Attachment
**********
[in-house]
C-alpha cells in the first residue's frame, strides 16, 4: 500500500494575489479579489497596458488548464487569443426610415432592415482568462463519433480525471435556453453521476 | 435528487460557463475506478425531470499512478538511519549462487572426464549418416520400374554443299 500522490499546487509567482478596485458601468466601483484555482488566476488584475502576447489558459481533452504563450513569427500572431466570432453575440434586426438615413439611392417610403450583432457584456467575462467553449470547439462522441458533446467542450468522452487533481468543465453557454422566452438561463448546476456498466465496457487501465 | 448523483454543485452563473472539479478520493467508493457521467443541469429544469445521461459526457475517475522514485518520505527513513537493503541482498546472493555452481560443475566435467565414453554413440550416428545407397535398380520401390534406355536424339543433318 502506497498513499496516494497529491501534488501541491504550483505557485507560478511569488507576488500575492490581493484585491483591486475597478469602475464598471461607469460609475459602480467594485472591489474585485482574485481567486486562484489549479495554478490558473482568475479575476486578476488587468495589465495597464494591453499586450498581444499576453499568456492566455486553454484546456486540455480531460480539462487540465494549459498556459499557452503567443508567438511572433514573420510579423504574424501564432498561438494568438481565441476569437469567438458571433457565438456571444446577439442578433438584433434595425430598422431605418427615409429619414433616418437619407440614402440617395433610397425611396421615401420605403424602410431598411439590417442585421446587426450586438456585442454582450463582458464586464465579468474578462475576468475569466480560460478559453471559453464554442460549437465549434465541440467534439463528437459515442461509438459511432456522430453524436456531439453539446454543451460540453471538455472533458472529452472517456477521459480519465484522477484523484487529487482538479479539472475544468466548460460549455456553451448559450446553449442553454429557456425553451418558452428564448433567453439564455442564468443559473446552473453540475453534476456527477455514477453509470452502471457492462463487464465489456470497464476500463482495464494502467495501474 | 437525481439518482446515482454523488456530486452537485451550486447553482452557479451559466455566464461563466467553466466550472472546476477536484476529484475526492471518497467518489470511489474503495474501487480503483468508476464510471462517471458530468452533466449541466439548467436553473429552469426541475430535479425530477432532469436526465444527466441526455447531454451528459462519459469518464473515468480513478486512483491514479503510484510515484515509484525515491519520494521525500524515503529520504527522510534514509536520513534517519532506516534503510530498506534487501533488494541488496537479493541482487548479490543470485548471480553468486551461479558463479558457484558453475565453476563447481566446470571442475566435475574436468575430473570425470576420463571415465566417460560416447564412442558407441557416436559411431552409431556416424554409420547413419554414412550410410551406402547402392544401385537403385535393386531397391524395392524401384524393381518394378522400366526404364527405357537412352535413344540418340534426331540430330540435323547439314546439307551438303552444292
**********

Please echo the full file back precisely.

[in-house]
C-alpha cells in the first residue's frame, strides 16, 4: 500500500494575489479579489497596458488548464487569443426610415432592415482568462463519433480525471435556453453521476 | 435528487460557463475506478425531470499512478538511519549462487572426464549418416520400374554443299 500522490499546487509567482478596485458601468466601483484555482488566476488584475502576447489558459481533452504563450513569427500572431466570432453575440434586426438615413439611392417610403450583432457584456467575462467553449470547439462522441458533446467542450468522452487533481468543465453557454422566452438561463448546476456498466465496457487501465 | 448523483454543485452563473472539479478520493467508493457521467443541469429544469445521461459526457475517475522514485518520505527513513537493503541482498546472493555452481560443475566435467565414453554413440550416428545407397535398380520401390534406355536424339543433318 502506497498513499496516494497529491501534488501541491504550483505557485507560478511569488507576488500575492490581493484585491483591486475597478469602475464598471461607469460609475459602480467594485472591489474585485482574485481567486486562484489549479495554478490558473482568475479575476486578476488587468495589465495597464494591453499586450498581444499576453499568456492566455486553454484546456486540455480531460480539462487540465494549459498556459499557452503567443508567438511572433514573420510579423504574424501564432498561438494568438481565441476569437469567438458571433457565438456571444446577439442578433438584433434595425430598422431605418427615409429619414433616418437619407440614402440617395433610397425611396421615401420605403424602410431598411439590417442585421446587426450586438456585442454582450463582458464586464465579468474578462475576468475569466480560460478559453471559453464554442460549437465549434465541440467534439463528437459515442461509438459511432456522430453524436456531439453539446454543451460540453471538455472533458472529452472517456477521459480519465484522477484523484487529487482538479479539472475544468466548460460549455456553451448559450446553449442553454429557456425553451418558452428564448433567453439564455442564468443559473446552473453540475453534476456527477455514477453509470452502471457492462463487464465489456470497464476500463482495464494502467495501474 | 437525481439518482446515482454523488456530486452537485451550486447553482452557479451559466455566464461563466467553466466550472472546476477536484476529484475526492471518497467518489470511489474503495474501487480503483468508476464510471462517471458530468452533466449541466439548467436553473429552469426541475430535479425530477432532469436526465444527466441526455447531454451528459462519459469518464473515468480513478486512483491514479503510484510515484515509484525515491519520494521525500524515503529520504527522510534514509536520513534517519532506516534503510530498506534487501533488494541488496537479493541482487548479490543470485548471480553468486551461479558463479558457484558453475565453476563447481566446470571442475566435475574436468575430473570425470576420463571415465566417460560416447564412442558407441557416436559411431552409431556416424554409420547413419554414412550410410551406402547402392544401385537403385535393386531397391524395392524401384524393381518394378522400366526404364527405357537412352535413344540418340534426331540430330540435323547439314546439307551438303552444292